Cheung Kong Infrastructure and Fosun International are among several Asian groups that have submitted bids for Q-Park, one of Europe’s largest parking lot operators, in a deal that could fetch more than $2.4bn.
China Oceanwide, a Beijing-based conglomerate owned by a billionaire banking magnate, and Shougang Group, a state-owned Chinese steel company, also joined the first round of bidding on the Netherlands-based parking group, two people familiar with the matter said.
The battle for Q-Park has attracted some of Asia’s biggest corporate names. CKI is controlled by Hong Kong’s Li Ka-shing, one of Asia’s richest men. Fosun — which placed a bid at the start of the auction but it is no longer part of the process, according to a source familiar with the bids — is led by Guo Guangchang, the self-proclaimed “Warren Buffett of China”.
Infrastructure assets in Europe have attracted a flurry of interest from Asian buyers, with Chinese companies last year flocking to the market in order to diversify away from slower-growth investments at home.
Q-Park operates 6,100 parking lots in 10 countries including the UK, France and Germany, according to the company’s website. It owned €1.25bn worth of property at the end of 2015, according to an annual report from that year. The company earned a net profit of €90.9m in 2015.
EQT Holding, a Swedish private equity firm, also reportedly submitted a bid for Q-Park.
Q-Park, China Oceanwide and CKI did not respond requests for comment. Fosun declined to comment. Calls to Shougang’s headquarters in Beijing went unanswered.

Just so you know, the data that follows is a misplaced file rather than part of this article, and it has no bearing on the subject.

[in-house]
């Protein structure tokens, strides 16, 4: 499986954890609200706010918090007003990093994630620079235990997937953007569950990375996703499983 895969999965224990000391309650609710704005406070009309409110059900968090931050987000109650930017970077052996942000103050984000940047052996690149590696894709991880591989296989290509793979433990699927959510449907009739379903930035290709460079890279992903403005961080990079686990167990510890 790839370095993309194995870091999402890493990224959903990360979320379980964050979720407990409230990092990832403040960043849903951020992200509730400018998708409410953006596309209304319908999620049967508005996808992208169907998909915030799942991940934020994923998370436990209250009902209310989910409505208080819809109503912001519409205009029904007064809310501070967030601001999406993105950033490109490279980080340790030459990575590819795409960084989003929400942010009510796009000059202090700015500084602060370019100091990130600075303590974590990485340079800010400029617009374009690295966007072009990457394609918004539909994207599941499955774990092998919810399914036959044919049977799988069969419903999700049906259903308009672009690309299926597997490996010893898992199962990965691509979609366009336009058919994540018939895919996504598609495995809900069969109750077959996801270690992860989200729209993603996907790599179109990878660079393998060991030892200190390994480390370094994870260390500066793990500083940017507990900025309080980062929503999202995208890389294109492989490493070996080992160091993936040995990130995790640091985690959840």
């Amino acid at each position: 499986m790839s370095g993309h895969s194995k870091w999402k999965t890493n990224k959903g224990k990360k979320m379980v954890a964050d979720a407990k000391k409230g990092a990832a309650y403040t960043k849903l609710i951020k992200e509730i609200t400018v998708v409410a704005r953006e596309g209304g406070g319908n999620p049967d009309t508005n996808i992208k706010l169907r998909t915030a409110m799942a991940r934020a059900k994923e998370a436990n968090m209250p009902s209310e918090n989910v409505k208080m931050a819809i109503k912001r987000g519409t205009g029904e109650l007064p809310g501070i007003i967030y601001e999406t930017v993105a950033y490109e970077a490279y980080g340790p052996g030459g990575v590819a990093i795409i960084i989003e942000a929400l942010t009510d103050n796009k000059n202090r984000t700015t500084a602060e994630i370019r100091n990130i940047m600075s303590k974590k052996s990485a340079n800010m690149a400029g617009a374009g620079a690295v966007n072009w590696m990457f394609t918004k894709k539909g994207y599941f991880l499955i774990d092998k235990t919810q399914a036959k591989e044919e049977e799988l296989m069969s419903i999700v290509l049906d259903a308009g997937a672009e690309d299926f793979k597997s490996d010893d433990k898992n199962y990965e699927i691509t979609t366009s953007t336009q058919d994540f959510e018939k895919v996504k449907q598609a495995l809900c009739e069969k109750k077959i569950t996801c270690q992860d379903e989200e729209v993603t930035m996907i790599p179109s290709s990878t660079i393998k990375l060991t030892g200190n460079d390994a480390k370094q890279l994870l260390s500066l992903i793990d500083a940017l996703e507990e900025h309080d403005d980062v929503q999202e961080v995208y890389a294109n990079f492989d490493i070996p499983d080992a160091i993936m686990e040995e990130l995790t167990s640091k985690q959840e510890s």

Chinese companies spent $19.5bn last year on global infrastructure including construction, utilities and energy assets, up from $11.9bn in 2015, according to Dealogic. About $6.4bn of that, or 33 per cent, was focused on Europe. Latin America pulled in 50 per cent of total spending in the sector.
In December, China’s sovereign wealth fund China Investment Corp joined a consortium of investors that agreed to pay £3.6bn in cash for equity interest for a controlling stake in the gas distribution division of the UK’s National Grid.
Among Asia buyers, Fosun has been a force in the market for cross-border deals over the past few years.
The company most recently spent €531m to increase its stake in Portugal’s largest listed lender Millennium BCP to 30 per cent. It also owns Caixa Seguros Saúde, Portugal’s largest insurance group, but is best known for taking controlling stakes in European resort operator Club Med and Canadian entertainment group Cirque du Soleil.
CKI featured in a number of global infrastructure deals in 2016 and owns power and water supply assets in the UK.
China Oceanwide is a more recent entrant. Controlled by Lu Zhiqiang, a founding shareholder in China’s largest privately held bank, Oceanwide announced in October that it would pay $2.7bn to buy Genworth Financial, a US insurance company.
Chinese companies announced some $220bn in cross-border deals last year — more than double 2015’s level. But many have run into difficulties obtaining approval from Chinese regulators to make outbound acquisitions as Beijing cracks down on capital flight.
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